Xamnam

Loves Your Favorite Game
Right, but why suggest that if you are trying to help me players with this kind of thing?
Because Prestidigitation/Thuamaturgy/Mage Hand are the most fun and varied in use cantrips, and the ones I personally view as mandatory when I'm picking spells. Inventive uses of those spells are something that can really sell the magic of imaginative play. I know it's not an unpopular home rule to give each class its "flavor" cantrip as a free one.
 

Lojaan

Adventurer
Because Prestidigitation/Thuamaturgy/Mage Hand are the most fun and varied in use cantrips, and the ones I personally view as mandatory when I'm picking spells. Inventive uses of those spells are something that can really sell the magic of imaginative play. I know it's not an unpopular home rule to give each class its "flavor" cantrip as a free one.
There is also an odd design decision when if comes to "suggested" options. Why is this option suggested? Do you suggest the best, in which case people will realise that all other options are traps and you have a badly designed game. Or do you recommend the "second best" to reward interested players with the actual best if they look, which quickly discredits your suggestions completely.

Spells are currently a mess of too many options. Having suggested choices doesn't really help enough in my opinion. Much better to mandate the spells a character gets at level 1 and let them discover and acquire new spells during the game.
 

Cadence

Legend
Supporter
My 13yo has really liked playing Dragonborn and is a huge fan of the getting wings at 5th level. One of the other players right now expressed disappointment and surprise this past week that the one he just created didn't have wings by default.

13yo also loves the thought of playing a dinosaur headed character.
 

ehren37

Legend
Because Prestidigitation/Thuamaturgy/Mage Hand are the most fun and varied in use cantrips, and the ones I personally view as mandatory when I'm picking spells. Inventive uses of those spells are something that can really sell the magic of imaginative play. I know it's not an unpopular home rule to give each class its "flavor" cantrip as a free one.
Mage Hand is incredibly useful though in actual play. Prestidigitation is such a massive QoL upgrade that I've seen most min-max leaning players take it. In comparison, Thaumaturgy and Druidcraft are lame clunkers. Maybe if they were bonus actions without a verbal component they'd see use, but even then they're so forgettable. Our last party had three tieflings in it, and I think I saw them cast Thaumaturgy maybe five times combined in three years of play. Chanting for an action to make your eyes go black... meh.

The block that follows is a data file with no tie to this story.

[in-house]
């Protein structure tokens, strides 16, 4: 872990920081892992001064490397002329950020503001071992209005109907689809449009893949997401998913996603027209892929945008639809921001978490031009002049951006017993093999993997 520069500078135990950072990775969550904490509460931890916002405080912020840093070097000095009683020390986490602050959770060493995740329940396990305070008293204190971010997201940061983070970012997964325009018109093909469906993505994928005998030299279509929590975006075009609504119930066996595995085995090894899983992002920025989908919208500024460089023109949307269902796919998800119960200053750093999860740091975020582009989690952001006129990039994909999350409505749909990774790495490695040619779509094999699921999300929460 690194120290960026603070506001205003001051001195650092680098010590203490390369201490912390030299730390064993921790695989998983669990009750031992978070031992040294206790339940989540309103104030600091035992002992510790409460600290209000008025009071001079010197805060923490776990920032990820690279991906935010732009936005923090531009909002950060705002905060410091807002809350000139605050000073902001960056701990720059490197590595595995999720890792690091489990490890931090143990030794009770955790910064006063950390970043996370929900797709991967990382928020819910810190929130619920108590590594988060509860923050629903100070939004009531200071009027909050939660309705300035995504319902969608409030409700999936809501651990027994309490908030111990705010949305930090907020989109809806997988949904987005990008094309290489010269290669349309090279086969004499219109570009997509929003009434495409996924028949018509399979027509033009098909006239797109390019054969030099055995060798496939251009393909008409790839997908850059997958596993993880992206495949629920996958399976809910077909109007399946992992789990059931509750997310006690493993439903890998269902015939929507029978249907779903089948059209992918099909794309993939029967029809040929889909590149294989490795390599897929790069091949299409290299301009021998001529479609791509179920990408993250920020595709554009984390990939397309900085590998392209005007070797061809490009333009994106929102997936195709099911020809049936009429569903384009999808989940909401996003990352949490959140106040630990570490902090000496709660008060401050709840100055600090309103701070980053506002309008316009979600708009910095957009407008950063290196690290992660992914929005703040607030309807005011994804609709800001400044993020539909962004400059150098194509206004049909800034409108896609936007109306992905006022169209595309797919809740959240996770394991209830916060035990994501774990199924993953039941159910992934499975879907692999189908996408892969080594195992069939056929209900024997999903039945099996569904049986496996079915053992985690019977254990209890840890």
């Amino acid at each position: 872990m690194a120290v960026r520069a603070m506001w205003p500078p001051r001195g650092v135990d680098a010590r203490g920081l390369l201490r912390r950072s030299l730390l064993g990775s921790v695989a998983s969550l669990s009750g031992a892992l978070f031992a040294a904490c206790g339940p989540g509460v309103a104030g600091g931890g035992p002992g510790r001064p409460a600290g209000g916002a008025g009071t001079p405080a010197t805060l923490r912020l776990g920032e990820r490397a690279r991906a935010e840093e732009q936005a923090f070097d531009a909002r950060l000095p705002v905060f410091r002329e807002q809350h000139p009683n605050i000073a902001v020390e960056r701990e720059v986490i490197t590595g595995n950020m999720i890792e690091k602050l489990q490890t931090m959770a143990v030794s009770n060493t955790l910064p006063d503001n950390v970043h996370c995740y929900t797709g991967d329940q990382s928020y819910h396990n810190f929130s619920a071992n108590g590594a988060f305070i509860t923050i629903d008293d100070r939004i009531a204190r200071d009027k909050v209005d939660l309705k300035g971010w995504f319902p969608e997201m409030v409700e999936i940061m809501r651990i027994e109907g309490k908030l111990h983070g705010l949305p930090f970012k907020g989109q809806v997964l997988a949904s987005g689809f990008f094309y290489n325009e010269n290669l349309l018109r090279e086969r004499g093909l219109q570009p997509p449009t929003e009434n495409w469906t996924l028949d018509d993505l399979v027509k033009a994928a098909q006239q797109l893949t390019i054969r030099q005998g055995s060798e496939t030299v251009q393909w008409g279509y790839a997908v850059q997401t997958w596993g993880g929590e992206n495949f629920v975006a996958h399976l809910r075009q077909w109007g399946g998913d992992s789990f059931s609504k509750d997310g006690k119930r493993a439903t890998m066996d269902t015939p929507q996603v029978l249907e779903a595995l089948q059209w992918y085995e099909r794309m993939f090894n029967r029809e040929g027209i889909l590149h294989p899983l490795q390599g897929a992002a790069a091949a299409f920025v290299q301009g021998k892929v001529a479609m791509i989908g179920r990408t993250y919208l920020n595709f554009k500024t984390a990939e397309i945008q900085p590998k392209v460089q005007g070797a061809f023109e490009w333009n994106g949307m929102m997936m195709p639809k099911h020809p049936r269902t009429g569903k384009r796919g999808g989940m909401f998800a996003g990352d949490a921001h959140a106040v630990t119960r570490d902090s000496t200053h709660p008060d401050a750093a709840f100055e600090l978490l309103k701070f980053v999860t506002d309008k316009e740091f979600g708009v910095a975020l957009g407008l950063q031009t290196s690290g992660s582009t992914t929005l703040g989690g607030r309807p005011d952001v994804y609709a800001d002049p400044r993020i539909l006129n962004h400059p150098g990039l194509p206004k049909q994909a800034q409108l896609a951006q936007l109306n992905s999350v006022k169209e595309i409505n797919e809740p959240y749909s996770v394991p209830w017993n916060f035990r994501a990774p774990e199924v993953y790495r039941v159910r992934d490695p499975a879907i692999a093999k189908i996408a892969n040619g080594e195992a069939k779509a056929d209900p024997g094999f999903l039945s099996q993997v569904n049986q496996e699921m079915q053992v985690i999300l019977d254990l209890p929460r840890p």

Xamnam

Loves Your Favorite Game
Mage Hand is incredibly useful though in actual play. Prestidigitation is such a massive QoL upgrade that I've seen most min-max leaning players take it. In comparison, Thaumaturgy and Druidcraft are lame clunkers. Maybe if they were bonus actions without a verbal component they'd see use, but even then they're so forgettable. Our last party had three tieflings in it, and I think I saw them cast Thaumaturgy maybe five times combined in three years of play. Chanting for an action to make your eyes go black... meh.
My player uses it constantly for communication, intimidation, and loves slamming open windows/doors. Now, what I will say is I don't think I've ever seen them use it in combat, and Presti/MH definitely have been, so that's a fair knock against it.
 

Incenjucar

Legend
It's the default because it makes the most sense to be the default and carries the most flavor.
You are a divine being with the head of a jackal or whatever. Being able to shout "I have come on behalf of the gods!" super loud and then making the ground rumble when you stomp on it makes all the sense in the world.